by Mark Gabrish Conlan • Copyright © 2009 by Mark Gabrish Conlan • All rights reserved
Charles and I got home in time for me to run us an intriguing movie I’d recorded that morning on TCM: The Big Gamble, a 1932 film from the short-lived combination of RKO and Pathé (David O. Selznick combined the two studios into one during his year-long tenure as RKO production head, and later bought Pathé’s actual physical plant and made it Selznick International) made from a novel called The Iron Chalice by Octavus Roy Cohen (a white writer who usually wrote about Blacks, which makes me wonder if this story were originally about Blacks and RKO reworked it with a white cast) with one of the most provocative premises ever put forth for a movie.
Gambler Alan Beckwith (William Boyd, best known as Hopalong Cassidy and surprisingly good in a modern-dress role) reaches New Year’s Eve totally disillusioned with life — the fact that he’s broke and owes $7,500 to two people, $2,500 to a former servant and $5,000 to sinister fellow gambler Andrew North (Warner Oland) isn’t helping, but his world-weariness goes further than that — and so he confronts North at Markstein’s restaurant on the last night of the year and offers him a macabre proposition. Beckwith will take out a life-insurance policy, name North as his beneficiary, and then kill himself, thereby settling his debts and exiting a life he no longer wants. North insists that the policy be for $100,000 and informs Beckwith that the only way the insurance company will pay is if he lives for at least a year and a day after he takes it out and if he doesn’t actually commit suicide. North offers to support Beckwith for the required period, says he’ll hire a hit man to murder him at the end of it, and to preserve his own plausible deniability insists that Beckwith’s wife be the pro-forma beneficiary. When Beckwith protests that he doesn’t have a wife, North supplies him with one: Beverly Ames (Dorothy Sebastian), who’s forced to go along with North’s scheme because her brother Johnny (William Collier, Jr.) is also on the hook to North.
The opening scene promises a movie of real distinction, as director Fred Niblo and cinematographer Hal Mohr shoot some marvelous proto-noir atmosphere shots of Beckwith approaching and entering Markstein’s. Alas, despite some first-rate acting by the leads and also by James Gleason (more restrained than usual) and ZaSu Pitts (a first-rate dramatic actress, as she proved in an incandescent performance in Stroheim’s Greed, whom Hollywood wasted in one ditzy comic role after another) as a comic-relief couple — he’s North’s marvelously incompetent would-be hit man and she’s the newlyweds’ maid — The Big Gamble largely fails to live up to the potential of its wild story premise. Most of Niblo’s direction is surprisingly stodgy — if you ever wondered why someone who’d helmed such prestigious silents as the Douglas Fairbanks Three Musketeers, Valentino’s Blood and Sand and the 1926 Ben-Hur didn’t make it that far into the sound era, his disappointing work here, particularly the long pauses between the actors’ cue lines and their own (an annoying feature of many early talkies from 1928 and 1929 but one most directors had grown beyond by 1931), makes it clear — and those few proto-noir compositions aside, most of Mohr’s work is visually plain and far more straightforward than what this story needed.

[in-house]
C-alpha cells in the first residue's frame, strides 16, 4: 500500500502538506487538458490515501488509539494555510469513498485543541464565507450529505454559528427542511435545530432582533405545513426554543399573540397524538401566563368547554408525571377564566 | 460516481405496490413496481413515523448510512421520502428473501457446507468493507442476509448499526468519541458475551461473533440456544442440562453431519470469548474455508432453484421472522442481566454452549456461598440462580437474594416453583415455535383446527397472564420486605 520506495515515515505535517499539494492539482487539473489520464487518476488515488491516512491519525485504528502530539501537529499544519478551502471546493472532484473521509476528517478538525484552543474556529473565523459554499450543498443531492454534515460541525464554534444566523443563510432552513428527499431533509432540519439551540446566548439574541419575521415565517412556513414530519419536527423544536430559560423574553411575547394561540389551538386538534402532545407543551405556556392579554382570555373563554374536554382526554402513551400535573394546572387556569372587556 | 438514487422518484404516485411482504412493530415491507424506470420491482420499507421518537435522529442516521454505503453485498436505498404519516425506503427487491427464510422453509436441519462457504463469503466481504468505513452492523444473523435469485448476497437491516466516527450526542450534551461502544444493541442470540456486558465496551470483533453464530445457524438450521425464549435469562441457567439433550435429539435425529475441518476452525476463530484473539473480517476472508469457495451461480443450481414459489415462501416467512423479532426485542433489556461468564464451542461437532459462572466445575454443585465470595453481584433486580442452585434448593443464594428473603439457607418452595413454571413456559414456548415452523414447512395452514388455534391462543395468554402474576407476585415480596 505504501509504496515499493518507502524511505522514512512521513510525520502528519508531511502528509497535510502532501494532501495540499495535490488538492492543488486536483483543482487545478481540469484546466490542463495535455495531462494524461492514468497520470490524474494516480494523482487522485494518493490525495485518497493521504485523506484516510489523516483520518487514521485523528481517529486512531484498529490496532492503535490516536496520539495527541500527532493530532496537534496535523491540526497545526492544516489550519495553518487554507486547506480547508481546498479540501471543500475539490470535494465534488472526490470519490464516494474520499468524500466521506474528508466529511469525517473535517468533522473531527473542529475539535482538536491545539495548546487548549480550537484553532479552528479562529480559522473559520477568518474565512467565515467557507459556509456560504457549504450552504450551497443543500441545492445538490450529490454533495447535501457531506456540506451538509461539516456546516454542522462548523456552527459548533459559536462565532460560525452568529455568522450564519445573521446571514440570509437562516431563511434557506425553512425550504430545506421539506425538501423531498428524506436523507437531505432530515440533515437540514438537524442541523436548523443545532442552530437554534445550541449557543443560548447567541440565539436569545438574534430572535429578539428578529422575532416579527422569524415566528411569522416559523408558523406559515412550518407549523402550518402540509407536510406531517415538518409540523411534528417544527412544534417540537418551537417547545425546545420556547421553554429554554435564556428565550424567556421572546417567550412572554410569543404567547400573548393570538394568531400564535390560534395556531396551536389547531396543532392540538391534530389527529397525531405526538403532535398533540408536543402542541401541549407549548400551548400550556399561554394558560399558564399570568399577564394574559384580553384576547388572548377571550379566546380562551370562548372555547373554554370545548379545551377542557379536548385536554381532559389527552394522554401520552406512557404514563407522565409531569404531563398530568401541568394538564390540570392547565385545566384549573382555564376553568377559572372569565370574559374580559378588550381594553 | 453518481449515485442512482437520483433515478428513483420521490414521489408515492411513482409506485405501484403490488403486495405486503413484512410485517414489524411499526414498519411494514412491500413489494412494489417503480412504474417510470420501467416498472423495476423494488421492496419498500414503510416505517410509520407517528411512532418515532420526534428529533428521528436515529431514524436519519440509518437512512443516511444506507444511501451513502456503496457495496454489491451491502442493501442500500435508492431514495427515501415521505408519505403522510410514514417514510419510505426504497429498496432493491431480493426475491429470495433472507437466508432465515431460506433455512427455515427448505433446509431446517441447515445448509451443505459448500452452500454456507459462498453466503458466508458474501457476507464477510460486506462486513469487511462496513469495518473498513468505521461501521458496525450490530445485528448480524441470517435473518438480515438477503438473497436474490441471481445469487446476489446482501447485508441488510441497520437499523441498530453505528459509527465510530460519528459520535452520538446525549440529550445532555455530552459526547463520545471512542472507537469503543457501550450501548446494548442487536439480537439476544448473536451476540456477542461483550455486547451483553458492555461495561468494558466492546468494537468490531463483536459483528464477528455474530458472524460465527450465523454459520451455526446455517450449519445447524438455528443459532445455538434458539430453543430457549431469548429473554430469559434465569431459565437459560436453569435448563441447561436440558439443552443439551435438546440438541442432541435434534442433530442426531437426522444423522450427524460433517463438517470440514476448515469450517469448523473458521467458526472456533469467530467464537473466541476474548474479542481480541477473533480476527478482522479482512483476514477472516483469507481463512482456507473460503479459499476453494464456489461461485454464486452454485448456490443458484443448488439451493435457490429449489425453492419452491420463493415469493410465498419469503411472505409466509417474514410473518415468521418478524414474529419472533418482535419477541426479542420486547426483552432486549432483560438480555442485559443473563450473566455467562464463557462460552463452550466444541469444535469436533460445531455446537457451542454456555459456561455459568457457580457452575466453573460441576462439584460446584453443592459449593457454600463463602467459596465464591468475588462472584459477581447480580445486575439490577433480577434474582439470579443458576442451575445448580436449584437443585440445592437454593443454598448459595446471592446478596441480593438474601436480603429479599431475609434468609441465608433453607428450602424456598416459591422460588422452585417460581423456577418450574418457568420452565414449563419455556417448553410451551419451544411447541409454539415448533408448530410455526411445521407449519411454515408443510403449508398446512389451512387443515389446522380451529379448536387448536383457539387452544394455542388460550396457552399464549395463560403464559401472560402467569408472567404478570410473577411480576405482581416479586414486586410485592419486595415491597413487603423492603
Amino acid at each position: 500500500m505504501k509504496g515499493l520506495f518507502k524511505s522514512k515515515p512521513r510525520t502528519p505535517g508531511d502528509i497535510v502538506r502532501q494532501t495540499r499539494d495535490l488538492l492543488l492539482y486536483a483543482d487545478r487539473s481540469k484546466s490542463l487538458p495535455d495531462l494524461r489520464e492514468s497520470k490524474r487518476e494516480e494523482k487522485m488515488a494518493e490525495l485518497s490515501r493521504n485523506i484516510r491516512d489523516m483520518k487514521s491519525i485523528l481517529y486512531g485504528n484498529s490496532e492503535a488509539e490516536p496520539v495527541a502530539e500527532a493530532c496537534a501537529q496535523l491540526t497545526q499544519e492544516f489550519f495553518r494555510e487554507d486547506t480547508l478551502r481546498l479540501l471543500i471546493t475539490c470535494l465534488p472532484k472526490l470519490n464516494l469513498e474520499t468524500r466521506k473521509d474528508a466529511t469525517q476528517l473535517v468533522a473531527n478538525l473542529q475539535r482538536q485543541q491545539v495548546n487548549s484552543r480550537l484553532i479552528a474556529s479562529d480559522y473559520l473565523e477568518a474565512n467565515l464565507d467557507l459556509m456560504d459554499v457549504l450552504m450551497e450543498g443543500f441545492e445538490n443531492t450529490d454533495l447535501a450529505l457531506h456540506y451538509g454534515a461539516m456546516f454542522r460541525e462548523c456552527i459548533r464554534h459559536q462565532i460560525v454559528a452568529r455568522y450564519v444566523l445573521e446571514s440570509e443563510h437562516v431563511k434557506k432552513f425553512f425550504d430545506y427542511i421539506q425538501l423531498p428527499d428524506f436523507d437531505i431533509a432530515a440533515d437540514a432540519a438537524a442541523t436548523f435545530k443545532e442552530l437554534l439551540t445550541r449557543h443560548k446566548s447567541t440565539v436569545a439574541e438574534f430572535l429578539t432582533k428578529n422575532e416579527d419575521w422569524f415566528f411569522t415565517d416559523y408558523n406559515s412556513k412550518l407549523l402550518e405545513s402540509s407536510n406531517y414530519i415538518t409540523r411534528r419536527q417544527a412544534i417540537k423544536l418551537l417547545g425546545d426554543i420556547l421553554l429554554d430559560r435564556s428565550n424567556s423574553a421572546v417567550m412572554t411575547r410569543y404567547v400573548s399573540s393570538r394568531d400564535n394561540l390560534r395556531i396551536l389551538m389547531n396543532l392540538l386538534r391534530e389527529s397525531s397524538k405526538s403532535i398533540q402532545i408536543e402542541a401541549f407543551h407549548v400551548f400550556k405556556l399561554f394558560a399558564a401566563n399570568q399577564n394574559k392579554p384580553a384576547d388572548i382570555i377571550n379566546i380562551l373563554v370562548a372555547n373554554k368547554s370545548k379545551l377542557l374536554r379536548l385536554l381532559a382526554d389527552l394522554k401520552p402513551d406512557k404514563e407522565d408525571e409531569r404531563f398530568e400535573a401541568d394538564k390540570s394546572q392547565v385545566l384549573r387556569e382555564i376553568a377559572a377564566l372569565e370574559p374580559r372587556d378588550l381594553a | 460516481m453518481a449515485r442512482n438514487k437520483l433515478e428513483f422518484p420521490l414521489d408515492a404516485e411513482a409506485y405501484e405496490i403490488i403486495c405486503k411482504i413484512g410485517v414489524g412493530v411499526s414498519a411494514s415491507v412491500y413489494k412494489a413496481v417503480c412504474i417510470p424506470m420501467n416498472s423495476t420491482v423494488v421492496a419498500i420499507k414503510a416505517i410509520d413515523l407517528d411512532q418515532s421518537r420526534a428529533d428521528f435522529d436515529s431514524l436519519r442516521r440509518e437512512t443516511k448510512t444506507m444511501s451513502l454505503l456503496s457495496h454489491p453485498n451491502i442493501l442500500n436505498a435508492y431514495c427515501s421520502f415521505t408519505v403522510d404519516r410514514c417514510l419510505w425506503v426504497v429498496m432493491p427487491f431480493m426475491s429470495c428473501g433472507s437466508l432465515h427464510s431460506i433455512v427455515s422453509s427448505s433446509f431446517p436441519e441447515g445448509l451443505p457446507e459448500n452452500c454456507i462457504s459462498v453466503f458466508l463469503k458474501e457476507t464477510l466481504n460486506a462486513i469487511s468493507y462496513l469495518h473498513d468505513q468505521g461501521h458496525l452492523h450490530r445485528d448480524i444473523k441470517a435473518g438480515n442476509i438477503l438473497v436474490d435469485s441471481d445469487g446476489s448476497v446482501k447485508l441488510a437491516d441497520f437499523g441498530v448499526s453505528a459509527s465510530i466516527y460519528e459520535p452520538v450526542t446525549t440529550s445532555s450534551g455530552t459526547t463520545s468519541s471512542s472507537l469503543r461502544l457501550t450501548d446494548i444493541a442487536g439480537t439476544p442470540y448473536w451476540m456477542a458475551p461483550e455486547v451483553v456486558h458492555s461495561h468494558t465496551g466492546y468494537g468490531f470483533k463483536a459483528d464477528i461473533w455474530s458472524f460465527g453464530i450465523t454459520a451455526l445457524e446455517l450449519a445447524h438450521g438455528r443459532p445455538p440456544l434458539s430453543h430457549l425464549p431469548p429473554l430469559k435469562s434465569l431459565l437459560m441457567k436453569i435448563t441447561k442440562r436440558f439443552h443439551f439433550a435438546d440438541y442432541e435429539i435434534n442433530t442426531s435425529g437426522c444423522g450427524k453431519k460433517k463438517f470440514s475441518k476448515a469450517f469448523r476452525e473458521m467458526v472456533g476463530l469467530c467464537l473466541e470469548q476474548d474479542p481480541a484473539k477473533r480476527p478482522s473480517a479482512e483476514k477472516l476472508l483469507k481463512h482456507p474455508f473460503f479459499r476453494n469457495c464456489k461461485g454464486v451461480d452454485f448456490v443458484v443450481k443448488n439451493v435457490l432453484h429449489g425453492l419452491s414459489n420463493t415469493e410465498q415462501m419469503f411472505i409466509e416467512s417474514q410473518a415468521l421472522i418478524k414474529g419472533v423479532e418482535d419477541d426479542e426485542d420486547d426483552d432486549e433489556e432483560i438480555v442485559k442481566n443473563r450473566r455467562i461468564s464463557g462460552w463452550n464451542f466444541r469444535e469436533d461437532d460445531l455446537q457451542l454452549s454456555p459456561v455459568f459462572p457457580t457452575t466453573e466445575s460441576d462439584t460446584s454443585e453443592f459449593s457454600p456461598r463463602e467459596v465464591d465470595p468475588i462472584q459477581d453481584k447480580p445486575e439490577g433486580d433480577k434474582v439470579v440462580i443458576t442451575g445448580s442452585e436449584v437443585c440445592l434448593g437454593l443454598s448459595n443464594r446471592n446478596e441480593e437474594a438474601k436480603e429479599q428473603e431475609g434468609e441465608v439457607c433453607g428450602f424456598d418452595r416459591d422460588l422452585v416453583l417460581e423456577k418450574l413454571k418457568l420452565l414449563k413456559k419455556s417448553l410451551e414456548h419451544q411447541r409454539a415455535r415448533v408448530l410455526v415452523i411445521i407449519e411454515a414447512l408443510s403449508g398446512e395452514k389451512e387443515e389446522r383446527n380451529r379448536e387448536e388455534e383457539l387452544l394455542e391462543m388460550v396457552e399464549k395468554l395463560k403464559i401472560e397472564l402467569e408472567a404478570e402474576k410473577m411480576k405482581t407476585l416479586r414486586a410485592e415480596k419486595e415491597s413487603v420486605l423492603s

Also, as finely honed as the leads are (Dorothy Sebastian in particular is an actress who should have had more of a career than she did — she was the female lead in Buster Keaton’s last silent film, Spite Marriage, and played a superb villainess in MGM’s early-talkie thriller The Unholy Night), some of the supporting performances are rather dubious. William Collier, Jr. is way too queeny as brother Johnny — when he falls in love, sort of, with hard-bitten blonde Mae Robbins (a marvelous performance by June MacCloy anticipating the style of Joan Blondell and Glenda Farrell at Warners) it’s all too clear who’s going to be wearing the pants in that family — and, though he’s playing a character with an Anglo name, Warner Oland inexplicably not only wears his Charlie Chan makeup but even speaks in his Charlie Chan voice. In the opening scene at Markstein’s I joked that the waiter would be saying, “Good evening, Mr. Ch- — I mean, Mr. North.” The Big Gamble was apparently a remake of a 1926 silent called Red Dice, but it hasn’t been filmed since — which is something of a surprise since one would think the basic story (though with the tragic ending it demanded instead of the “happy” cop-out ending it actually got here) would have made a perfect film noir and an ideal vehicle for Humphrey Bogart or Robert Mitchum as the male lead (and — who else? — Sydney Greenstreet as North).